Pearls

By Aria E. Maher

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The wave swept up onto the sand, wiping away her footprints and drenching her body in frigid water. The herb lady’s glass vial was heavy on her belt, and she unfastened it, popping out the cork with trembling fingers, letting the heady scent of the draft sweep through her. She brought it to her lips and drank, feeling the potion coursing down her throat. Oxygen enough for ten minutes, and, if all went well, pearls enough to pay for a doctor to cure mother’s fever. She fastened the vial at her belt again and plunged into the waves.
Gray silt swirled up around her feet as she touched the bottom, clouding her eyes with gritty mist. She knelt in the sand, working her hands through it, searching for shellfish. Father had told her long ago that there were more pearls here than anywhere else on the cove. Few divers dared to come because of the sea sirens, who ensnared humans with their laughter and spirited them away to eat. But today she was not afraid. She felt as if she was on fire, for her purpose was true and they must leave her be.
Her hands clasped around an enormous shell, mottled pink and pale green in the dull light from above. She tore it from the seafloor, snapping its filament roots. It was as big as the hooves of the farm horses that worked the fields, round and smooth and clamped tightly shut. She dug her fingers between its jaws, wincing when the shell sliced her skin. Pearls, if only she could open it. Pearls and a cure for mother.
She heard the laughter bubbling around her, ghostly and spiteful, wicked as demons. Shapes flitted in and out of her foggy vision, twisted wraiths with skeletal hands, their stringy hair caught in ocean currents. They were calling to her. Do not take our treasure. We will give you something more. Much more. Much sweeter.
The shell dug into her hands as she gripped it. Please, oh, please, papa. If only you were here…
Hands reached for her, caught in her hair, tugged at the hem of her tunic. They were laughing, high and shrill. Not true laughter. Not like father’s. She opened her eyes and laughed back at them, father’s great, clear laugh, brought up from somewhere deep in her chest. The spirits shrieked and shrank away, wounded by the sound of their own taunts twisted back upon them. They fled.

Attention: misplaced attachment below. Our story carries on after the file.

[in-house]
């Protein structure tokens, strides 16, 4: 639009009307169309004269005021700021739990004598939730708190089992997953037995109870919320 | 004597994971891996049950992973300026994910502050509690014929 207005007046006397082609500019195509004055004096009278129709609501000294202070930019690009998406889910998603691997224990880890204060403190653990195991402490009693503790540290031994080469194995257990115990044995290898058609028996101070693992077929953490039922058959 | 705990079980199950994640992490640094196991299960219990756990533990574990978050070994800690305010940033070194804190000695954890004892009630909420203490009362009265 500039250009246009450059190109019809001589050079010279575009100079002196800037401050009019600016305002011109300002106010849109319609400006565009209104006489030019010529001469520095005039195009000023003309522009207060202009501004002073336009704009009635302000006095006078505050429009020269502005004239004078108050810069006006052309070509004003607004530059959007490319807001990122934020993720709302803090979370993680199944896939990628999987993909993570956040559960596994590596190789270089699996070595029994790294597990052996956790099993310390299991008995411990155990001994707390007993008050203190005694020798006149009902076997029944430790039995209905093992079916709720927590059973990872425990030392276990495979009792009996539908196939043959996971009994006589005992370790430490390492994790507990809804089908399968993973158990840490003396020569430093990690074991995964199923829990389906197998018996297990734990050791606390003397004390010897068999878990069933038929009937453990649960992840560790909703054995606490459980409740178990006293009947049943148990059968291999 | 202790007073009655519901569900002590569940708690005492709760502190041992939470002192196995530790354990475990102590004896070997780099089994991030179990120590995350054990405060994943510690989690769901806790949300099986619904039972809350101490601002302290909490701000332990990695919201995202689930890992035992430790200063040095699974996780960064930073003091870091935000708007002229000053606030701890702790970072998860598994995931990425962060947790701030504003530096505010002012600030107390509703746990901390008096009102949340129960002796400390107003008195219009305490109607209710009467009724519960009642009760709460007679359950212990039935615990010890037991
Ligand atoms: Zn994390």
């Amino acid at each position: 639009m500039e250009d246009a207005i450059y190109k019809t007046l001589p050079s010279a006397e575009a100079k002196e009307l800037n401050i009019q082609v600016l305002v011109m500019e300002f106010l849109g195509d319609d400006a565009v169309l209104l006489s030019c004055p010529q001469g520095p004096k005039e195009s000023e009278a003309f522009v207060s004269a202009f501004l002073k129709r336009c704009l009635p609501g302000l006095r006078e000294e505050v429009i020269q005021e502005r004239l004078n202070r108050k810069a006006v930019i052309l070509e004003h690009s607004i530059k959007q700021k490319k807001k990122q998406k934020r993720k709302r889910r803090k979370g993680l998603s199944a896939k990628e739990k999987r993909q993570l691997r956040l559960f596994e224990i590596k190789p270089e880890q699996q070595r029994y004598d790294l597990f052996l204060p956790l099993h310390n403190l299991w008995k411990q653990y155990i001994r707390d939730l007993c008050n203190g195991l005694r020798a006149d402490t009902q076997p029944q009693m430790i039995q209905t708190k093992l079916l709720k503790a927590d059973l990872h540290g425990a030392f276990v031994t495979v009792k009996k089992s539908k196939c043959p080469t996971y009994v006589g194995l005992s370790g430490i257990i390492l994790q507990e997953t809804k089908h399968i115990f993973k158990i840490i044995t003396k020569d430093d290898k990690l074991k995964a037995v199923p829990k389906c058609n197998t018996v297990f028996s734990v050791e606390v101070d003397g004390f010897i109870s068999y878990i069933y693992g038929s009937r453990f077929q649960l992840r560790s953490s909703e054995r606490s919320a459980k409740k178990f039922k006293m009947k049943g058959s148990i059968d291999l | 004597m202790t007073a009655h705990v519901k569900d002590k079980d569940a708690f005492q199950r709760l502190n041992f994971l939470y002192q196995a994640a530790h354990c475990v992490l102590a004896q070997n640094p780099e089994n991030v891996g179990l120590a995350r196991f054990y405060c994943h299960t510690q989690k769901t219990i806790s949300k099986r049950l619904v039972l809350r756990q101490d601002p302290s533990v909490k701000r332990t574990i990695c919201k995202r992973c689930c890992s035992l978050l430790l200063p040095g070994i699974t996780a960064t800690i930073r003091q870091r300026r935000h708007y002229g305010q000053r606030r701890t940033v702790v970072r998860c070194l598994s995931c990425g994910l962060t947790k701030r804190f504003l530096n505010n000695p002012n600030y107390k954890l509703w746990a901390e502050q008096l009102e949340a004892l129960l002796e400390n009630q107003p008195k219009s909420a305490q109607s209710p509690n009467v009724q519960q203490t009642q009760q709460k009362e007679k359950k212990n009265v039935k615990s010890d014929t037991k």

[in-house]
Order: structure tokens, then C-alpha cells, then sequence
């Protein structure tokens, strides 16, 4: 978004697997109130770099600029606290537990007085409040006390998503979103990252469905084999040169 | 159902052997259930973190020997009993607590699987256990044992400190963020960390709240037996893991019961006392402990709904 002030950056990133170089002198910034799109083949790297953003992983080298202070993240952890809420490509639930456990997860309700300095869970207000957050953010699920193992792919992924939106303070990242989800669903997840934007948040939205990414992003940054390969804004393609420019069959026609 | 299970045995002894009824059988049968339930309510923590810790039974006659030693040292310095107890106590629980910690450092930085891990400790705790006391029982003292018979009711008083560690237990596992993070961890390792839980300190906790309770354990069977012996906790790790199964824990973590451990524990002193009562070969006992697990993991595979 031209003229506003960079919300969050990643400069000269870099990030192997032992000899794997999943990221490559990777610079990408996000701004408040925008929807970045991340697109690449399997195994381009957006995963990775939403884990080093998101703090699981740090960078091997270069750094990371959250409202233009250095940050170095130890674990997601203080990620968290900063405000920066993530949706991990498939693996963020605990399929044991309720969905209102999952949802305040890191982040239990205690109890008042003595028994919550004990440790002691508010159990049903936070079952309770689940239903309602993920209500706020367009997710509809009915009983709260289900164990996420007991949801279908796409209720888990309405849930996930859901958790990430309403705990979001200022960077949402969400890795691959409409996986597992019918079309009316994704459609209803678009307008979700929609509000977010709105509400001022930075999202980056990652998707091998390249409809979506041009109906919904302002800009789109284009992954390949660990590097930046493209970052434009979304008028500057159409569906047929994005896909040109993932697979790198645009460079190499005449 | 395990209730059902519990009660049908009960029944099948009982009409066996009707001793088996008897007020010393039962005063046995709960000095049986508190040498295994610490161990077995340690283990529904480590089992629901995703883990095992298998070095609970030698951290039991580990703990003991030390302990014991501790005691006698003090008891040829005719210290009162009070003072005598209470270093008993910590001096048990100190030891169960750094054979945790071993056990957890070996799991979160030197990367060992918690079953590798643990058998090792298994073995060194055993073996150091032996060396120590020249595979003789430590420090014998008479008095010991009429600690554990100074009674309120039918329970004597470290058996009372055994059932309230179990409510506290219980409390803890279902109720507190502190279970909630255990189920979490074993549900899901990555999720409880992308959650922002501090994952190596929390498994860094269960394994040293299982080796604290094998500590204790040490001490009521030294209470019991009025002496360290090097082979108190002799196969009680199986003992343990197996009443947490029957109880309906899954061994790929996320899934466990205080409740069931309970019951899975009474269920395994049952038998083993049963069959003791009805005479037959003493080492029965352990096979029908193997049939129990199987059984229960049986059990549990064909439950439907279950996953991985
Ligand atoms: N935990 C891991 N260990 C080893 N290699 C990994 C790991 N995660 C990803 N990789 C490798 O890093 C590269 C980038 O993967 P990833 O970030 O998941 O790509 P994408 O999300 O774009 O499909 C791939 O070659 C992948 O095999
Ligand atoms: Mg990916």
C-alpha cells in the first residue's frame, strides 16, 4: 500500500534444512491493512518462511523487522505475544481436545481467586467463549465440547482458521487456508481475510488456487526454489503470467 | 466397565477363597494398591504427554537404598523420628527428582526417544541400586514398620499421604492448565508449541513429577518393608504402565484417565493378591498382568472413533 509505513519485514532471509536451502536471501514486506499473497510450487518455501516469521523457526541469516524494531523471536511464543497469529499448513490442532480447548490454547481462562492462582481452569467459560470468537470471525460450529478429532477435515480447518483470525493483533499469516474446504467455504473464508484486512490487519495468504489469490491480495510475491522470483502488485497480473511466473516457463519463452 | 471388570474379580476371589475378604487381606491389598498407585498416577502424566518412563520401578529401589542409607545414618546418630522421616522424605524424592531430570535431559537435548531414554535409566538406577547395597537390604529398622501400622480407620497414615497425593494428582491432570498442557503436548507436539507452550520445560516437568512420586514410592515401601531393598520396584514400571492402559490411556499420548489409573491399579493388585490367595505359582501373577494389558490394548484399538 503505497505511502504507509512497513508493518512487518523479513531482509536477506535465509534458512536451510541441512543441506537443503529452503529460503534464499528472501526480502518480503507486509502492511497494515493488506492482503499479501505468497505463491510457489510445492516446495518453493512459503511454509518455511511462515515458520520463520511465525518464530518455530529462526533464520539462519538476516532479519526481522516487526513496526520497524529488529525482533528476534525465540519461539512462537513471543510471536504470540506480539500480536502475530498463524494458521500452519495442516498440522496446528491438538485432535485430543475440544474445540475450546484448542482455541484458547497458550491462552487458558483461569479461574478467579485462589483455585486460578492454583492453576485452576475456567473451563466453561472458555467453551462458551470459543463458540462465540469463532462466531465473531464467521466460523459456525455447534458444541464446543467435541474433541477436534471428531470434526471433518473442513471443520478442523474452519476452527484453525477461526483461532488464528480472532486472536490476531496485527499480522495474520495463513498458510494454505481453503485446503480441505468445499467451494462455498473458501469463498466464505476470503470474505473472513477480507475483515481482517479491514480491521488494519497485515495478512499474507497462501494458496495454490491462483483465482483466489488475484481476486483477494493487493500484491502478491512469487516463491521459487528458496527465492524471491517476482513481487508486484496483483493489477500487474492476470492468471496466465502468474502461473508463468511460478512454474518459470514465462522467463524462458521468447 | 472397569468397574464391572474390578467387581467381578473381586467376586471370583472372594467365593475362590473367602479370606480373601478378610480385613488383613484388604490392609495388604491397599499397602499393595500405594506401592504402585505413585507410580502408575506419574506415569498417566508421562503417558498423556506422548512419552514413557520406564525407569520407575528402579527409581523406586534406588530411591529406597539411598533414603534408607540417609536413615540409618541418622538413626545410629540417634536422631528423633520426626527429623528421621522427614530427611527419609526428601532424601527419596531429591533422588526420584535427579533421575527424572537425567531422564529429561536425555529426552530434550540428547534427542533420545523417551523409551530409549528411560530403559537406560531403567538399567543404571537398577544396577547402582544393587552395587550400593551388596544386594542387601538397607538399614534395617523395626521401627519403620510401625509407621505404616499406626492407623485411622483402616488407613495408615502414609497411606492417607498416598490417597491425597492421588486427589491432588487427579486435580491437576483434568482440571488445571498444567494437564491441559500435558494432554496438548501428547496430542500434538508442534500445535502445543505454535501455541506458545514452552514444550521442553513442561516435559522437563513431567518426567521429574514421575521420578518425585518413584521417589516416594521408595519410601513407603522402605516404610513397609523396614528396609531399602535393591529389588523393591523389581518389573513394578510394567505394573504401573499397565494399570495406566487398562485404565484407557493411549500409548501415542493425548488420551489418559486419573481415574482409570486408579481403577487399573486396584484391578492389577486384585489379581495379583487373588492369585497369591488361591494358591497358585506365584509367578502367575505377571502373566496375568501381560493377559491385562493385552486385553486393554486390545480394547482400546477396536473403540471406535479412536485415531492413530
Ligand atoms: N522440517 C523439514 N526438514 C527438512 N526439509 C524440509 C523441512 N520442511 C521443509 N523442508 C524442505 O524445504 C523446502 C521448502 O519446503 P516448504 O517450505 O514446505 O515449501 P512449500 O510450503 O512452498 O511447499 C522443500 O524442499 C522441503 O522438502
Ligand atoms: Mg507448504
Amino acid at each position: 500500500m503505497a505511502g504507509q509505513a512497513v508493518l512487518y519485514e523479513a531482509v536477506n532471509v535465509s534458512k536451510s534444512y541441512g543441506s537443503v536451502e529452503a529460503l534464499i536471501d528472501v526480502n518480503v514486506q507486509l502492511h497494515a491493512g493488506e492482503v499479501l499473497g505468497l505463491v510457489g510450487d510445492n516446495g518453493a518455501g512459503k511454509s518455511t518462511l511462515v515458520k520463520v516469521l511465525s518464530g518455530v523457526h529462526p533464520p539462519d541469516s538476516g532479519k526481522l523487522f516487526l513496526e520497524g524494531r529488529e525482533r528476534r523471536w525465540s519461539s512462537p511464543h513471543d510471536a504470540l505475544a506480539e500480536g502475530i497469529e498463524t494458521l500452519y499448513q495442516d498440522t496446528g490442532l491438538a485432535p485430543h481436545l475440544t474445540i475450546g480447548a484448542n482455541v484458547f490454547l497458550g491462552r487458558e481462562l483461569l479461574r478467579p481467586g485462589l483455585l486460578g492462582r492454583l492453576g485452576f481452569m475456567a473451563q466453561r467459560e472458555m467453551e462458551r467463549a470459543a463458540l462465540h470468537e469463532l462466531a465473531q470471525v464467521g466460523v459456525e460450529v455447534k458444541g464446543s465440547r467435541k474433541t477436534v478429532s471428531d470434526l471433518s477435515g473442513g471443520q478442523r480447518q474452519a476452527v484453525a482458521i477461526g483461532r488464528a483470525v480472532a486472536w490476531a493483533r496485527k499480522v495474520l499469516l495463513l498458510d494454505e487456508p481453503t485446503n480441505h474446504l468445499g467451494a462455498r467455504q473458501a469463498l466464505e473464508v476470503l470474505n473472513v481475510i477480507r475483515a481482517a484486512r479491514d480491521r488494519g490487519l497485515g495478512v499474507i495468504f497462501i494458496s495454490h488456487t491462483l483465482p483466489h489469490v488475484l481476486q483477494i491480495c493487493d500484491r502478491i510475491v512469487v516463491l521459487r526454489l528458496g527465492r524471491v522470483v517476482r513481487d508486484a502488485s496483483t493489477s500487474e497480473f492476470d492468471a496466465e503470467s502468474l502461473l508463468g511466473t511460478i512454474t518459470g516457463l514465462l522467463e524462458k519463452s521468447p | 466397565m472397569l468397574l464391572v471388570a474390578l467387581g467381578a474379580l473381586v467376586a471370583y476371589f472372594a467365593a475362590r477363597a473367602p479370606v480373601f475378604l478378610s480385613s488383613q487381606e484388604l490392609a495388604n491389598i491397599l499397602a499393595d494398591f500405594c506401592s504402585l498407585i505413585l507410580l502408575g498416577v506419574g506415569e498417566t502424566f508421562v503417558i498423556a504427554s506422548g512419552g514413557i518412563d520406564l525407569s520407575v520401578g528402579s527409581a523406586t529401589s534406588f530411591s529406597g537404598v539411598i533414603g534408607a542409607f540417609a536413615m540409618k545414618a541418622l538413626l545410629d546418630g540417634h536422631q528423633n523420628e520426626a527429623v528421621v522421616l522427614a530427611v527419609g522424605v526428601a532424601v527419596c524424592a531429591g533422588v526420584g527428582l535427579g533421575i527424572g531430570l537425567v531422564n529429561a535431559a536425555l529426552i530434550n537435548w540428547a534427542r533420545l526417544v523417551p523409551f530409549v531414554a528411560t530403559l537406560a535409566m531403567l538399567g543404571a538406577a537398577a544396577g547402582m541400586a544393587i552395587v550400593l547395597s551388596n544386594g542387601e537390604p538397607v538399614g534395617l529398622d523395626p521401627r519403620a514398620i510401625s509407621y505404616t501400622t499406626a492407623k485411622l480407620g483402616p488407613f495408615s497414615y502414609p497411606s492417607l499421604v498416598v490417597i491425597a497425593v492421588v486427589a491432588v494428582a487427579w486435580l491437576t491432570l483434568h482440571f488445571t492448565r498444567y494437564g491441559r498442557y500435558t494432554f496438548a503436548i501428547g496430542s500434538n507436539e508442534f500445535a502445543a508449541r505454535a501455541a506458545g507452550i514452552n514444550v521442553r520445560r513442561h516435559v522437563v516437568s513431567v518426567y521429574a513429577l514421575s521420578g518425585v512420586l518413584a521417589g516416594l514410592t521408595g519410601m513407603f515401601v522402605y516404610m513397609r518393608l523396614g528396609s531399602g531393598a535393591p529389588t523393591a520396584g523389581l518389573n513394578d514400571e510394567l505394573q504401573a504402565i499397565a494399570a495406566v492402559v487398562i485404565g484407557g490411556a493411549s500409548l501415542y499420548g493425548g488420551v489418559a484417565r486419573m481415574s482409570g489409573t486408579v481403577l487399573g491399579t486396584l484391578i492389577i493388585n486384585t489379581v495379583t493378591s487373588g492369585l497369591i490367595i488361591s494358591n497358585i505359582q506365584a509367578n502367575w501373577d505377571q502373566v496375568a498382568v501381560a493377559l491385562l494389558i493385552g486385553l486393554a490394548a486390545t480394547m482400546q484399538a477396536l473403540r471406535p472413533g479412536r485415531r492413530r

She rose through the waters, clutching the shell tight against her body, ignoring her stinging fingertips. Her head broke the surface and she rolled onto the beach, laughing as the shell split open in the fresh air and dropped glistening pearls onto her lap. She gathered them to her, wrapping them in her apron before springing to her feet and darting down the path towards and the village, thankful to father for his one last gift of laughter, thankful for the wonderful pearls.

Copyright 2016 Aria E. Maher

Thank you so much to Aria E. Maher for submitting her story to the Micro-Fiction Writing Contest!

About the Author

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Aria E. Maher has been a writer for the better part of her life. When she was eight years old, she wrote and illustrated an entire series of homemade books chronicling the adventures of Super Mario, Gandalf and various other video game and book characters. At ten, she filled countless notebooks with diagrams of robots and circuitry, before she decided that the life of a robotics engineer was not for her and resigned her ruler and pencil in favor of penning fantastical tales on her faithful laptop computer. Currently in the thick of editing her first novella, Behind Her Mask was Death, Aria’s favorite inspirations are Steampunk costumes and illustrations, Allan Bradley’s Flavia de Luce novels, anything by Terry Pratchett that she can get her hands on, N. D. Wilson’s delightfully creepy fantasy books, and the slightly enchanted woodlands not too far from her house, where she and her family take long walks on Sunday afternoons.

Connect with her at her website, Facebook, Twitter

Check out her debut novella “Behind Her Mask was Death”

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People do not generally think about death, especially not on the night they are going to die…

Devon Lavender never thought he’d end up in the middle of a murder mystery. But when an unnamed red-haired woman dies in his arms on the dance floor in the middle of the Prince’s extravagant costume ball, it would seem obvious to everyone who the killer is. Devon finds himself with one chance, and one chance only, to prove his innocence and discover the real murderer, before it’s too late.

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